Appointment of an auditor also for registered AIFMs
With the introduction of section 45a German Capital Investment Act (KAGB), registered AIFMs are now also obliged to have their annual financial statements audited for financial years beginning after 31 December 2020. The audit by the auditor also covers the implementation of the obligations under the GwG (for more information on the new audit requirement, see also here).
Implementation of an effective risk management system
As obligated parties under the GwG, AIFMs must set up an effective risk management system that includes a risk analysis and internal safeguards. This forms the core of the risk-based approach, which, as a central basic element of international and European requirements to combat money laundering and terrorist financing, serves to ensure the effective use of resources. With the anchoring in section 3a GwG, this approach is further strengthened.
Risk analysis and internal safeguards
The risk-based approach presupposes fact-based decision-making that enables a targeted response to the identified risks. Against this background, the criterion of effectiveness is also to be understood, which, according to German Federal Financial Supervisory Authority (BaFin), is fulfilled if the risk management system includes the entire business activity of the obligated party, comprehensibly takes into account the resulting risks and the safeguarding measures derived therefrom are to be considered appropriate with regard to these risks. In this respect, the risk analysis to be prepared plays a key role in dealing with the obligor’s individual risk situation. It represents the starting point of the money laundering prevention measures and aims to fully comprehend the specific risk of money laundering and terrorist financing, taking into account the customer, product and transaction-related as well as geographical risks. The Annexes to the GwG contain a non-exhaustive list of risk-increasing and risk-reducing factors. In addition, AIFMs must take into account various guidelines as well as national and sectoral risk analyses when preparing the risk analysis. Based on the results of the risk analysis, appropriate business and customer-oriented internal safeguards must be created.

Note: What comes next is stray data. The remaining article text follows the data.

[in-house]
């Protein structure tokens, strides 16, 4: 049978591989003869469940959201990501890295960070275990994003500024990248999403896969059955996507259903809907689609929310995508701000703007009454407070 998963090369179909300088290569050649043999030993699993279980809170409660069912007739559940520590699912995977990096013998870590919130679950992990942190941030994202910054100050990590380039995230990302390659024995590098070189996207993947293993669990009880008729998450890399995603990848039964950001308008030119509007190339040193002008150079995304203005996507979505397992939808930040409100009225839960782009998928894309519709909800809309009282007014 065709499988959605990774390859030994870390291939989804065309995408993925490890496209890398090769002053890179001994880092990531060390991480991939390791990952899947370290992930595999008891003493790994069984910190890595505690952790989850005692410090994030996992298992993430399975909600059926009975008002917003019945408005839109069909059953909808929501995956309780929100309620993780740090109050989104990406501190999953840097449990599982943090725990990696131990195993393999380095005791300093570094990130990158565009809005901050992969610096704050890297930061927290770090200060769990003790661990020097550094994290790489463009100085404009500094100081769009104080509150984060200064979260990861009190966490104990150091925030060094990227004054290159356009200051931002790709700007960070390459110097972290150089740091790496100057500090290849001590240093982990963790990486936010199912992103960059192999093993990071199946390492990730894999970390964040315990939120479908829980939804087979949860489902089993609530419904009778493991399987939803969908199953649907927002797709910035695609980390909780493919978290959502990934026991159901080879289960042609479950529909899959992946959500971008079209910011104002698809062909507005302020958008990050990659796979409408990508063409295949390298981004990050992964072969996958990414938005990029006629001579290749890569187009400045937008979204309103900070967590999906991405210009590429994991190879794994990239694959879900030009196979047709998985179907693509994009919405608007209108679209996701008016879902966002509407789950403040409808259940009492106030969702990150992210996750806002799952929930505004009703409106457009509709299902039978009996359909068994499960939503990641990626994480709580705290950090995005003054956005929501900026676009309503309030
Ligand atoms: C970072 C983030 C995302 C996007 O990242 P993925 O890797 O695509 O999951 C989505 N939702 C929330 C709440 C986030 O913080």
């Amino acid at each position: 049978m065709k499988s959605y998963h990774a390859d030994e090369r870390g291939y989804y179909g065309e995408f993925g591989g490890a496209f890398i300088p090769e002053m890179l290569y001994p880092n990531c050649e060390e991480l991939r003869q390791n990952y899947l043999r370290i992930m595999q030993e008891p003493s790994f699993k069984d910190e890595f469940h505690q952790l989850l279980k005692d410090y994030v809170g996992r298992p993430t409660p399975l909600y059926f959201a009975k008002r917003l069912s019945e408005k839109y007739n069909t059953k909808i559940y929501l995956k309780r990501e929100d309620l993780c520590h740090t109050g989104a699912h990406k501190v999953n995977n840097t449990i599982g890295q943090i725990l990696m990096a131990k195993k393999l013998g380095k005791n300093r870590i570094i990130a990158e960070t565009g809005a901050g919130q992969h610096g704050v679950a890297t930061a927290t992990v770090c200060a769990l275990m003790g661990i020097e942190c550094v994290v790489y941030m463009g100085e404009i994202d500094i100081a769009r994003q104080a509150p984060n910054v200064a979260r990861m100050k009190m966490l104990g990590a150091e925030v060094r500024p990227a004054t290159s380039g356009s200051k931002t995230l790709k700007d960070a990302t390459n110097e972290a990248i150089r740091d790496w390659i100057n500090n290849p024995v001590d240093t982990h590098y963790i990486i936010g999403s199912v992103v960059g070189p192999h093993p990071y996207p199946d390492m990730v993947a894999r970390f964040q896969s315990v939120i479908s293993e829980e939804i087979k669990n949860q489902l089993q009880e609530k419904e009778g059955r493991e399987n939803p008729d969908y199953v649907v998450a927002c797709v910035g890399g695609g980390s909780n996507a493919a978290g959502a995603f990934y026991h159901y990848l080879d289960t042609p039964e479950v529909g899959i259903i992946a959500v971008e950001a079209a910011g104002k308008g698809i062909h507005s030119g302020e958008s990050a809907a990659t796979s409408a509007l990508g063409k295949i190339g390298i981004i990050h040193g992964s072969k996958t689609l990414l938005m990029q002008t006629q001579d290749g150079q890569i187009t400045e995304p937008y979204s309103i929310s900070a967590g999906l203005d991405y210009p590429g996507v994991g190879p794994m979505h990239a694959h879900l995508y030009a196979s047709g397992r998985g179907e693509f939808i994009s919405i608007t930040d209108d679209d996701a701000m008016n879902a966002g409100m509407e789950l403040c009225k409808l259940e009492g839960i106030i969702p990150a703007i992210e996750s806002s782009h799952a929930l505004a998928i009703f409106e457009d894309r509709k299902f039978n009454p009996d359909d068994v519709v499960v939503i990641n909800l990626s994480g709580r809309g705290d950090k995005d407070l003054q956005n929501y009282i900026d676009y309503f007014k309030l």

Responsibility and Money Laundering Officer
The person responsible for risk management and compliance with money laundering regulations is a member of management to be appointed. In addition, AIFMs must appoint a money laundering officer and a deputy at executive level. As the central figure for the implementation of money laundering prevention measures, the money laundering officer is responsible for implementing and monitoring compliance with all relevant regulations for the prevention of money laundering and terrorist financing. The money laundering officer and his deputy must be notified to BaFin in advance.
Customer-related internal safeguards
Know Your Customer
The establishment of a new business relationship or a transaction with a value of at least 15,000 euros triggers the obligation to identify the contracting party, the person acting on behalf of the contracting party and any divergent beneficial owner as well as to determine whether the contracting party or the beneficial owner is a politically exposed person (“PEP”) or a person closely associated with him. Furthermore, the background of the business relationship must be identified and the business relationship must be continuously monitored.
Identification takes place in two steps: First, certain personal or company-related information must be collected. Then, the information collected must be validated and evaluated on the basis of certain evidence. Depending on the identified risk, general, simplified or enhanced due diligence obligations must be fulfilled, which differ in terms of the scope and depth of the measures to be taken.
The normal legal case is the identification and verification of a natural person’s details by means of an identity document presented on site. In addition, other conclusively listed proofs of identity are permissible, the validity of which the obligated party must verify in suitable procedures. BaFin Circular 3/2017 confirmed in particular the equivalence of the video identification procedure.